Okay so I saw something really weird, apparently the Romans and the Persians said "and all of these we did only so that the Jewish People should be able to engage in Torah" in reference to all of the advances they've made, and God answered back "Everything that you did was for your own good!" Is there any truth to this exchange ever happening? My understanding was the Romans hated the Jews, so why would the Romans do anything for the Jews? I need serious detailed answers from anyone with knowledge on this.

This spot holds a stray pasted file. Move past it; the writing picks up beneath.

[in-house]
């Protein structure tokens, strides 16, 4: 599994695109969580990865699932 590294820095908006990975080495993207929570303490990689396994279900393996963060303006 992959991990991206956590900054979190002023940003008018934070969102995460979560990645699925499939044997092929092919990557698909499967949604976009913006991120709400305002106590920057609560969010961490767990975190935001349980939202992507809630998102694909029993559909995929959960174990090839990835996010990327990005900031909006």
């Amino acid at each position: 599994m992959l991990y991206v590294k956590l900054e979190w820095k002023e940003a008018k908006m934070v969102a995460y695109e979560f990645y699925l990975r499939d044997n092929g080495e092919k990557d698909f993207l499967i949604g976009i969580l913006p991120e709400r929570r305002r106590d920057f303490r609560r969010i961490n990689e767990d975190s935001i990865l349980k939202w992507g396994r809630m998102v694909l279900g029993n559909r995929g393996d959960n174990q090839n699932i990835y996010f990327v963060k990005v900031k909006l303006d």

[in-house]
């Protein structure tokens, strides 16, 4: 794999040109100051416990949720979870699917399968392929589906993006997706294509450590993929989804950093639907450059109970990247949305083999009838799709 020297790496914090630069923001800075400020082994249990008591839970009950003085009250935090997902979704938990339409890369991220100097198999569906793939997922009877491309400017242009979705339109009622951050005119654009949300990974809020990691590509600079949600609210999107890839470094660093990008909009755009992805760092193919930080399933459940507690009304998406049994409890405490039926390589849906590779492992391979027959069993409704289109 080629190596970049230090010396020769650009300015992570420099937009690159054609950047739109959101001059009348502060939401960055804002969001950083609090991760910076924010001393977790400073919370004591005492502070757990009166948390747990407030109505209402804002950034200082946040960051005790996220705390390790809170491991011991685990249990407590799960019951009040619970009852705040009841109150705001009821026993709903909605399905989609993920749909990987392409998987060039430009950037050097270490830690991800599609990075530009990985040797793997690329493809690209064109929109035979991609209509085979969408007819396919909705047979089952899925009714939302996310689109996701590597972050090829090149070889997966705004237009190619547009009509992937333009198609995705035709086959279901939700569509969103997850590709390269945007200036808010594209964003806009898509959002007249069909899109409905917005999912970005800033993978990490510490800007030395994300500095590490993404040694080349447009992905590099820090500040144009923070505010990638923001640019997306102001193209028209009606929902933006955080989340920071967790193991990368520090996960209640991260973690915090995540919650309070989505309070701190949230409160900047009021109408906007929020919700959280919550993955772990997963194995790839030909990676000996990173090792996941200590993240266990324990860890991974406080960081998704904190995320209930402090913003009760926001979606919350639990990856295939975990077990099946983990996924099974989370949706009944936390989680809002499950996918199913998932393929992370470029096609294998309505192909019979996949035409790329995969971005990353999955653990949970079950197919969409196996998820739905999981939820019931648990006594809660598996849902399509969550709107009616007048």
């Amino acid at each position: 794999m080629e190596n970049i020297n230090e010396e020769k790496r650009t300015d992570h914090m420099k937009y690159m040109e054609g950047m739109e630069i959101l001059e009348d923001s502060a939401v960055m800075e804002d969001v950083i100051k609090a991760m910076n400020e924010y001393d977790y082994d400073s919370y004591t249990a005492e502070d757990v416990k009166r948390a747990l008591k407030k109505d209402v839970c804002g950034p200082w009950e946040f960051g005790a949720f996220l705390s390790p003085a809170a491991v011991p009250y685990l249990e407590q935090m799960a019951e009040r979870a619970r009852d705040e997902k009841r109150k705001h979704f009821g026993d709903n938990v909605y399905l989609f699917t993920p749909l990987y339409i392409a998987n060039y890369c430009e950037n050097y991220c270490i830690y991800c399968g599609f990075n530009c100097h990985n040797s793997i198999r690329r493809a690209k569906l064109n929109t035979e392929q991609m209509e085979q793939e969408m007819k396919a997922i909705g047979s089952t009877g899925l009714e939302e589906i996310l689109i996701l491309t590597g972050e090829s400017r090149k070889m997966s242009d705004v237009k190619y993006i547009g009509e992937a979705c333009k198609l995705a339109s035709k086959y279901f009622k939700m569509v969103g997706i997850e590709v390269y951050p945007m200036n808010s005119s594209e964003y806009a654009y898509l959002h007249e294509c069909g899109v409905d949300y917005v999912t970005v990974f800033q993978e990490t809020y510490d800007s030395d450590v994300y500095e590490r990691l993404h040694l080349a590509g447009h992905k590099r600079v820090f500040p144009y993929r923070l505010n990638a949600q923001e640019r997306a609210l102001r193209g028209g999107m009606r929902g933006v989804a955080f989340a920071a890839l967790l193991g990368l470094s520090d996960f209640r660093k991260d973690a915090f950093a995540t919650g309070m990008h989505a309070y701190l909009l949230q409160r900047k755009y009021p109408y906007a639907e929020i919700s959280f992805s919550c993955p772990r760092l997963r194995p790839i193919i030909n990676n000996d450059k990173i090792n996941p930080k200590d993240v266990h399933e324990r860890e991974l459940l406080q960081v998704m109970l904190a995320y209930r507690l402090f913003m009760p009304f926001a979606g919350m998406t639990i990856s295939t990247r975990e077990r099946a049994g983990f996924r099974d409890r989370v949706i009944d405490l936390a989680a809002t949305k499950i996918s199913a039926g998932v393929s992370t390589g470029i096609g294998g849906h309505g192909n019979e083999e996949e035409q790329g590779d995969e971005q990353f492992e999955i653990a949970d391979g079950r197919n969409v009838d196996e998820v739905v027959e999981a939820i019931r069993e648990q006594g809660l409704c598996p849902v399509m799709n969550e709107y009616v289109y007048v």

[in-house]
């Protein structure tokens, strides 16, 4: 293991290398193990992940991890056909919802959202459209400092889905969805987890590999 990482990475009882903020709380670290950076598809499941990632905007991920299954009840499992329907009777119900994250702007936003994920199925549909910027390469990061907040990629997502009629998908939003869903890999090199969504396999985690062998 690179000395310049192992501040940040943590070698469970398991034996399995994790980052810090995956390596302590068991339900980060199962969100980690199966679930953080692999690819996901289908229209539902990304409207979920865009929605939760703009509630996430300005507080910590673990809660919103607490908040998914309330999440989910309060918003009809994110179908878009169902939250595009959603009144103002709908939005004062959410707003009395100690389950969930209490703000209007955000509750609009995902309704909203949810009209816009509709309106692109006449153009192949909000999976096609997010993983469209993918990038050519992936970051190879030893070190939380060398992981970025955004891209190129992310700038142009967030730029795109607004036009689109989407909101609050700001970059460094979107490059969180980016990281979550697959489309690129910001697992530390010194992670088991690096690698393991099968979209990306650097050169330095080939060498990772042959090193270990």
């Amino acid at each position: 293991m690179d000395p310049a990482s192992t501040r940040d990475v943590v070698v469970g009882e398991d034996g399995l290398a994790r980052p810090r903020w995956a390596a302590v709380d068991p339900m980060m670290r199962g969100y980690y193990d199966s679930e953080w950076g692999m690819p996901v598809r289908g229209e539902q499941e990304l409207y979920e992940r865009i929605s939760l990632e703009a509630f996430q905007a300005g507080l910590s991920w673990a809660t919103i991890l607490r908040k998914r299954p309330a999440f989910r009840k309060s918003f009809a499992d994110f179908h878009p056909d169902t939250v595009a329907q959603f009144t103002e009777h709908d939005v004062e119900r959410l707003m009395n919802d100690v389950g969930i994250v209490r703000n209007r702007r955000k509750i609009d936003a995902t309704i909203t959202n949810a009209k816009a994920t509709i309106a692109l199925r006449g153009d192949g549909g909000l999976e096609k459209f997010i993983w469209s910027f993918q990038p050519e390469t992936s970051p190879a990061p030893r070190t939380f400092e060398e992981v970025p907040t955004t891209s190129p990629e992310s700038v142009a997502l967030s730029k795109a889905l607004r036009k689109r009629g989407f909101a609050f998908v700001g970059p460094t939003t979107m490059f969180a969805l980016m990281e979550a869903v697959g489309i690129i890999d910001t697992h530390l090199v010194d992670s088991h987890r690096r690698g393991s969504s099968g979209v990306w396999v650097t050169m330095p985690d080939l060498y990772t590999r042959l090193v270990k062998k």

And in a sense he does. The Talmud (Avodah Zarah 2a ff) depicts G-d's judgment of the nations in order to determine what acts they've done that deserve commendation. Each one comes in turn - the Romans, the Persians, and so forth - and point out various things they've done to advance civilization - "and all of these we did only so that the Jewish People should be able to engage in Torah." In the narrative, G-d dismisses this claim as foolish: "Everything that you did was for your own good!" The truth is, though, that their argument has merit: all of the discoveries, inventions, creature comforts, etc., that the non-Jewish world has produced can be, and should be, used for G-dly ends - like the computers, the Internet infrastructure, and the StackExchange platform which we're using for this discussion. In that sense, even now "Eisav serves Yaakov" by making more material resources available for Yaakov to serve G-d; what G-d derides as "foolish" is the fact that they don't realize this and come with this claim only when it's too late.